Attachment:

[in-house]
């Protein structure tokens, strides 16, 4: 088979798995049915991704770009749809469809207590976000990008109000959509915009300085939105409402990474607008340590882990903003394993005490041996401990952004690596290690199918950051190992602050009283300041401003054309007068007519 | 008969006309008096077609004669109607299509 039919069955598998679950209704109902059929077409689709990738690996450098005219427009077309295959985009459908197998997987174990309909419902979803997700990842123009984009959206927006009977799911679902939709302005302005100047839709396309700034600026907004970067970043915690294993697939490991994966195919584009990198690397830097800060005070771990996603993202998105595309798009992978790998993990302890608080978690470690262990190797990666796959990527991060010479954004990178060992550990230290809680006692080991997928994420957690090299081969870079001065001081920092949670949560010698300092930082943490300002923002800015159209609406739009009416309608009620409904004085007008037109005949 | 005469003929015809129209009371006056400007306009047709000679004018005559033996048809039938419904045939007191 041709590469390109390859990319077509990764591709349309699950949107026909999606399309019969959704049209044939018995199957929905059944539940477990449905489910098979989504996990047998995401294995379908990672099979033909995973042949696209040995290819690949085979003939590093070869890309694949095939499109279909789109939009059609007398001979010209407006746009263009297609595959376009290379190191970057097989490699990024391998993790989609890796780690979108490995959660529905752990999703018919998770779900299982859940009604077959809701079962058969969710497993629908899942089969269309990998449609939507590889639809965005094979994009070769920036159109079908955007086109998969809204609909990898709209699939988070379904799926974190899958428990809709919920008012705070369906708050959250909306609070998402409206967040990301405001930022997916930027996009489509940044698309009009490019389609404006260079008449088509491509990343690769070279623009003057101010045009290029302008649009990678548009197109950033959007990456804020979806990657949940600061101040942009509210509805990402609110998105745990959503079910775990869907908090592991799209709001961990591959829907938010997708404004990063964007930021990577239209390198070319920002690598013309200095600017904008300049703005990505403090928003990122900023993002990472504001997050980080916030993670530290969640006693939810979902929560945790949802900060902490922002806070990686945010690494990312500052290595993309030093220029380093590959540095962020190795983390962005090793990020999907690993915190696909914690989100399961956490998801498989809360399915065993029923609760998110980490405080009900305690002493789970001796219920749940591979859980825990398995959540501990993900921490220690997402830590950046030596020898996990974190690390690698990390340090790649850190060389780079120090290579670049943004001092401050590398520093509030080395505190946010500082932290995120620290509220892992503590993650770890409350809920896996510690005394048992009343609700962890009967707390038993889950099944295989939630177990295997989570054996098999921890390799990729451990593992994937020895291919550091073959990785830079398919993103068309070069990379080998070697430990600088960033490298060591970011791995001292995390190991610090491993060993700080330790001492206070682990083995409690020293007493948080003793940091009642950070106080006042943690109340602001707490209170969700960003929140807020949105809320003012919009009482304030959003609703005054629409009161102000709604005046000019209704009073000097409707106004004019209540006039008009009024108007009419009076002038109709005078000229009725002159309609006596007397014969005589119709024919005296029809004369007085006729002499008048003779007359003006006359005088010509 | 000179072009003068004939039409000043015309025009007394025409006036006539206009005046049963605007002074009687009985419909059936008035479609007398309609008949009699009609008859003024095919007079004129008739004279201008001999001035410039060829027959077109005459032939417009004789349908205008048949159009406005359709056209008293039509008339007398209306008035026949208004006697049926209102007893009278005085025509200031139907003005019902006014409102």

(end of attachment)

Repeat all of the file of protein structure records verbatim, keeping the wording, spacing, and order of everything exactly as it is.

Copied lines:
[in-house]
């Protein structure tokens, strides 16, 4: 088979798995049915991704770009749809469809207590976000990008109000959509915009300085939105409402990474607008340590882990903003394993005490041996401990952004690596290690199918950051190992602050009283300041401003054309007068007519 | 008969006309008096077609004669109607299509 039919069955598998679950209704109902059929077409689709990738690996450098005219427009077309295959985009459908197998997987174990309909419902979803997700990842123009984009959206927006009977799911679902939709302005302005100047839709396309700034600026907004970067970043915690294993697939490991994966195919584009990198690397830097800060005070771990996603993202998105595309798009992978790998993990302890608080978690470690262990190797990666796959990527991060010479954004990178060992550990230290809680006692080991997928994420957690090299081969870079001065001081920092949670949560010698300092930082943490300002923002800015159209609406739009009416309608009620409904004085007008037109005949 | 005469003929015809129209009371006056400007306009047709000679004018005559033996048809039938419904045939007191 041709590469390109390859990319077509990764591709349309699950949107026909999606399309019969959704049209044939018995199957929905059944539940477990449905489910098979989504996990047998995401294995379908990672099979033909995973042949696209040995290819690949085979003939590093070869890309694949095939499109279909789109939009059609007398001979010209407006746009263009297609595959376009290379190191970057097989490699990024391998993790989609890796780690979108490995959660529905752990999703018919998770779900299982859940009604077959809701079962058969969710497993629908899942089969269309990998449609939507590889639809965005094979994009070769920036159109079908955007086109998969809204609909990898709209699939988070379904799926974190899958428990809709919920008012705070369906708050959250909306609070998402409206967040990301405001930022997916930027996009489509940044698309009009490019389609404006260079008449088509491509990343690769070279623009003057101010045009290029302008649009990678548009197109950033959007990456804020979806990657949940600061101040942009509210509805990402609110998105745990959503079910775990869907908090592991799209709001961990591959829907938010997708404004990063964007930021990577239209390198070319920002690598013309200095600017904008300049703005990505403090928003990122900023993002990472504001997050980080916030993670530290969640006693939810979902929560945790949802900060902490922002806070990686945010690494990312500052290595993309030093220029380093590959540095962020190795983390962005090793990020999907690993915190696909914690989100399961956490998801498989809360399915065993029923609760998110980490405080009900305690002493789970001796219920749940591979859980825990398995959540501990993900921490220690997402830590950046030596020898996990974190690390690698990390340090790649850190060389780079120090290579670049943004001092401050590398520093509030080395505190946010500082932290995120620290509220892992503590993650770890409350809920896996510690005394048992009343609700962890009967707390038993889950099944295989939630177990295997989570054996098999921890390799990729451990593992994937020895291919550091073959990785830079398919993103068309070069990379080998070697430990600088960033490298060591970011791995001292995390190991610090491993060993700080330790001492206070682990083995409690020293007493948080003793940091009642950070106080006042943690109340602001707490209170969700960003929140807020949105809320003012919009009482304030959003609703005054629409009161102000709604005046000019209704009073000097409707106004004019209540006039008009009024108007009419009076002038109709005078000229009725002159309609006596007397014969005589119709024919005296029809004369007085006729002499008048003779007359003006006359005088010509 | 000179072009003068004939039409000043015309025009007394025409006036006539206009005046049963605007002074009687009985419909059936008035479609007398309609008949009699009609008859003024095919007079004129008739004279201008001999001035410039060829027959077109005459032939417009004789349908205008048949159009406005359709056209008293039509008339007398209306008035026949208004006697049926209102007893009278005085025509200031139907003005019902006014409102």